Damien Hirst gives exhibition to former spot painter Rachel Howard

Howard and John Copeland to take over Newport Street gallery in February

Rachel Howard's small study from 2005 of Ali Shallal al-Qaisi will be shown at Newport Street Gallery in February alongside her Repetition is Truth–Via Dolorosa series Rachel Howard/Newport Street Gallery

Rachel Howard is having a homecoming of sorts. The British artist, who was Damien Hirst’s first assistant and went on to become his most coveted spot painter, has been given a solo show at the former YBA’s south London gallery next year.

The exhibition, opening on the ground floor of Newport Street Gallery on 21 February (until 28 May), will present, for the first time in the UK, Howard’s paintings inspired by the Stations of the Cross. Hirst commissioned the series, Repetition is Truth–Via Dolorosa, in 2005 and it took Howard three years to complete the 14 large-scale canvases, created using swathes of household gloss paint.

They will be accompanied by a small study from 2005 of Ali Shallal al-Qaisi, the Iraqi detainee who was photographed being subjected to torture at the hands of US soldiers in Abu Ghraib prison in 2003. When the now-infamous image of al-Qaisi, hooded and standing on a box in a cruciform position was released in 2004, Howard was particularly drawn to the significance of the box.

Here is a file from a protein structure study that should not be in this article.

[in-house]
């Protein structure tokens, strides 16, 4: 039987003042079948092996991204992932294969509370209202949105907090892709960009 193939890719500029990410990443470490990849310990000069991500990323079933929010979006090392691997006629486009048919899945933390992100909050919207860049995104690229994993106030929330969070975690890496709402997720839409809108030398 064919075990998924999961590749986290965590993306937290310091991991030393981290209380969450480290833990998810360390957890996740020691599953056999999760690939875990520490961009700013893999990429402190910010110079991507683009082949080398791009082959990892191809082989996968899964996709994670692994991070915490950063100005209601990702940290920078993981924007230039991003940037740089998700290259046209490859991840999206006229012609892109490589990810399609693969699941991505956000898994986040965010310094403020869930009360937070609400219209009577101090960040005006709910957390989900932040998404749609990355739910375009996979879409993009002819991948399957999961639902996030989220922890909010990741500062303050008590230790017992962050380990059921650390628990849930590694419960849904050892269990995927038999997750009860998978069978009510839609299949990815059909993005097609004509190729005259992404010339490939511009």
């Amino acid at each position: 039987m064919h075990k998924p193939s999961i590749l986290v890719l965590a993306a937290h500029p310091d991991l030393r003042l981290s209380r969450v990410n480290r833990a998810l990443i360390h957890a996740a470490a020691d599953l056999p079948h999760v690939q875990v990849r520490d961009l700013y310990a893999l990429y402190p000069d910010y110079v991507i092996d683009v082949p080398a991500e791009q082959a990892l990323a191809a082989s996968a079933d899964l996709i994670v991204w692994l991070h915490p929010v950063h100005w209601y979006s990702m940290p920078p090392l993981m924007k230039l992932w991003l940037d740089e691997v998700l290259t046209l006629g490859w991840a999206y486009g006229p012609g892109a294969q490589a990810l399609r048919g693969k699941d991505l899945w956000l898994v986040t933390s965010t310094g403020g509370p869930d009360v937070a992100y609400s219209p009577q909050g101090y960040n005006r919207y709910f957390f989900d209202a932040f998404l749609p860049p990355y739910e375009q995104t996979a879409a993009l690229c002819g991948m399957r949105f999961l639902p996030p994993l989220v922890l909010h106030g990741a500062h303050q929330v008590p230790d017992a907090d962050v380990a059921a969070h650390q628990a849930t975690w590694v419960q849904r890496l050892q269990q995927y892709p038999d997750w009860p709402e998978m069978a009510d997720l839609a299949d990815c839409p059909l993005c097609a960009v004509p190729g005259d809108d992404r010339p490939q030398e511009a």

“The box is almost like a plinth–I was thinking about the cross, the Crucifixion, and how it related to this box as a 21st century place of horror, humiliation and human rights atrocities, and I couldn’t help but connect the two,” Howard says in a statement.

Themes of “suffering, controlled violence and human rights abuses” run through all of Howard's works, says Kate Davies, the head of Hirst’s Muderme Collection, but the smaller painting–currently on show at the Imperial War Museum–will set the tone for the display. “The image of Ali Shallal al-Qaisi was so widely repeated around the world,” Davies says. “Rachel talks about how nothing has changed. We haven’t learned anything, human rights abuses are still going on.”

Hirst began collecting Howard’s work not long after the pair met in the early 1990s at Goldsmith’s College in London, where they both studied. “We were mates and he needed someone to paint spots, and I was waitressing and I didn’t want a proper job–so I ended up working for him to earn enough money to make my own work. It was a very good symbiotic relationship,” Howard told the Guardian in a rare interview in 2015.

Since then Howard has become a favourite among art world cognoscenti. In 2015 she had her first solo exhibition in a UK public institution, Jerwood Gallery, while next year she has shows opening at Blain Southern in London in January and the Massachusetts Museum of Contemporary Art in February. 

“Damien is a big fan of Rachel’s work. Having the gallery now is the perfect chance to exhibit her work,” Davies says, noting that the sheer size of the Repetition is Truth–Via Dolorosa series has meant Hirst hasn’t been able to display the paintings anywhere else.

Meanwhile, the young American artist John Copeland is to have his first UK solo show thanks to Hirst. Your Heaven Looks Just Like My Hell will open upstairs at Newport Street Gallery on 21 February, featuring 25 paintings created between 2009 and 2017. 

Hirst only began to collect Copeland’s work in 2014, but has been an avid supporter ever since. “Damien has met John but doesn’t know him very well,” Davies says. “John is represented by V1 gallery in Copenhagen so he is better known in Europe. It will be interesting to see the reception he is given in London.”